Elizabeth Holmes, Theranos
Theranos never became a publicly traded company, and now it probably never will, but Elizabeth Holmes is just so remarkable, so impressive, that I had to give her a mention. Holmes had an idea to create a “lab on a chip” that would speed blood analysis and aid in rapid medical diagnoses. On the basis of that idea, an obsession with secrecy, and little else, Holmes was able to con so many investors that at its peak, Theranos was worth $9 billion. There was a sort of brilliance to the scam, in that once the company was past a certain size, few in financial industry thought to check to see if the company actually had the technology it said it did, thinking that other people had already done so.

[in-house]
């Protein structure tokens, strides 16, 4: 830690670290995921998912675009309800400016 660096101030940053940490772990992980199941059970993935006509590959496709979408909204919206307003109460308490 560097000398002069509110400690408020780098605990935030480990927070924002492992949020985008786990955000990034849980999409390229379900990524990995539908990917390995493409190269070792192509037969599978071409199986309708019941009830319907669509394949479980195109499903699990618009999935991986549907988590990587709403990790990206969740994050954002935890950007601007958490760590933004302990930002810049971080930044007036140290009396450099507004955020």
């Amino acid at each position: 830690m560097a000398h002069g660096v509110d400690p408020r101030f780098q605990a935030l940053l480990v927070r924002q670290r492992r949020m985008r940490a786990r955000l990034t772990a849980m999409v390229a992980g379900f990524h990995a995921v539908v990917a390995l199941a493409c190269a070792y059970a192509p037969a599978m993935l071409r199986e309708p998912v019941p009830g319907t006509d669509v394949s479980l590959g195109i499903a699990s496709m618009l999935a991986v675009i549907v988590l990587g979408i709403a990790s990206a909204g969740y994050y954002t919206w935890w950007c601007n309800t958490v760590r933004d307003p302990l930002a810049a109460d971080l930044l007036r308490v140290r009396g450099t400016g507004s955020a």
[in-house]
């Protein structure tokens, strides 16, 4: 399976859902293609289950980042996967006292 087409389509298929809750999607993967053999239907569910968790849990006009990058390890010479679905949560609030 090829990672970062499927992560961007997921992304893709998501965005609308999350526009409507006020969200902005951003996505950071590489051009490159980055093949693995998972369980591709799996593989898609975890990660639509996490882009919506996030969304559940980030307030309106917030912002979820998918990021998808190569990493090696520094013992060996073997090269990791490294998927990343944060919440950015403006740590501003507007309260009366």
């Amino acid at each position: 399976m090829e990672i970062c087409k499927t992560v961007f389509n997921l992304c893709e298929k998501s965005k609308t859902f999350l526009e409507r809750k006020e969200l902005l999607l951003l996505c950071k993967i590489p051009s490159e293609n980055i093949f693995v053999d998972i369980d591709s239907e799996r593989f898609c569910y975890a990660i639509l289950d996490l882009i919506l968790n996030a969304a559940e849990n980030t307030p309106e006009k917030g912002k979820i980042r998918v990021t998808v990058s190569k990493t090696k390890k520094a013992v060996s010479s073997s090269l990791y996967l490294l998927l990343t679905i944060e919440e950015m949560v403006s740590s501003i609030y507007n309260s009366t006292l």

If she had cashed out back in 2015, she might have gotten away with it, but Homes was either taken in by her own lies, or just colossally greedy, and she kept pushing. Even as questions arose about problems with the company’s technology (no one initially thought it was a fake), Holmes continued to bring in more investors, and even tried to sell it to the US Army for use on American troops in Afghanistan. As to that last one, one can only scratch one’s head. It’s as if she wanted to make sure no one in the world would be on her side when it all came tumbling down.
And tumble it has. Elizabeth Holmes, once worth $4 billion, no reportedly has a net worth of $0. It also appears that the SEC and the FBI are rapidly closing in. This may be that one case in 100 where corporate fraud meets with real justice.